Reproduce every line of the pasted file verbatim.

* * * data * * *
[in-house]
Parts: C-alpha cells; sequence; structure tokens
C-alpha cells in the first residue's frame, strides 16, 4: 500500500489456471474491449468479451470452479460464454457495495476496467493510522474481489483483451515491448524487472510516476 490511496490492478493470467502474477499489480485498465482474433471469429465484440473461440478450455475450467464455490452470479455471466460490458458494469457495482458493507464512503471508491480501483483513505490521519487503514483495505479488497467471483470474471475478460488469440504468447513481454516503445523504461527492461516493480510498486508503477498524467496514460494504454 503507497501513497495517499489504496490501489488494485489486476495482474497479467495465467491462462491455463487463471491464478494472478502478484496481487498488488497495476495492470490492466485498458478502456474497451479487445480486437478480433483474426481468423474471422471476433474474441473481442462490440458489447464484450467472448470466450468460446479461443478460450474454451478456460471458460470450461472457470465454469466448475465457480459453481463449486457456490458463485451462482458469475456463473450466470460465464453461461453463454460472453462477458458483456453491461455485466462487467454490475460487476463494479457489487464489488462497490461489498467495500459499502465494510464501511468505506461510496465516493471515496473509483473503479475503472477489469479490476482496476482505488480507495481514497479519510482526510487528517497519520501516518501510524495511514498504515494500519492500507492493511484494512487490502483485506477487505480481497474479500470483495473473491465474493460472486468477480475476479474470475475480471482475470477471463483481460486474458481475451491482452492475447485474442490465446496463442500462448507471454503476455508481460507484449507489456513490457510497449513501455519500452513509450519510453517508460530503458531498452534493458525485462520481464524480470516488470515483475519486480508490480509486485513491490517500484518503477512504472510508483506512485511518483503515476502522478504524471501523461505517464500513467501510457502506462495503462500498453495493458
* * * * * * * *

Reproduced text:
[in-house]
Parts: C-alpha cells; sequence; structure tokens
C-alpha cells in the first residue's frame, strides 16, 4: 500500500489456471474491449468479451470452479460464454457495495476496467493510522474481489483483451515491448524487472510516476 490511496490492478493470467502474477499489480485498465482474433471469429465484440473461440478450455475450467464455490452470479455471466460490458458494469457495482458493507464512503471508491480501483483513505490521519487503514483495505479488497467471483470474471475478460488469440504468447513481454516503445523504461527492461516493480510498486508503477498524467496514460494504454 503507497501513497495517499489504496490501489488494485489486476495482474497479467495465467491462462491455463487463471491464478494472478502478484496481487498488488497495476495492470490492466485498458478502456474497451479487445480486437478480433483474426481468423474471422471476433474474441473481442462490440458489447464484450467472448470466450468460446479461443478460450474454451478456460471458460470450461472457470465454469466448475465457480459453481463449486457456490458463485451462482458469475456463473450466470460465464453461461453463454460472453462477458458483456453491461455485466462487467454490475460487476463494479457489487464489488462497490461489498467495500459499502465494510464501511468505506461510496465516493471515496473509483473503479475503472477489469479490476482496476482505488480507495481514497479519510482526510487528517497519520501516518501510524495511514498504515494500519492500507492493511484494512487490502483485506477487505480481497474479500470483495473473491465474493460472486468477480475476479474470475475480471482475470477471463483481460486474458481475451491482452492475447485474442490465446496463442500462448507471454503476455508481460507484449507489456513490457510497449513501455519500452513509450519510453517508460530503458531498452534493458525485462520481464524480470516488470515483475519486480508490480509486485513491490517500484518503477512504472510508483506512485511518483503515476502522478504524471501523461505517464500513467501510457502506462495503462500498453495493458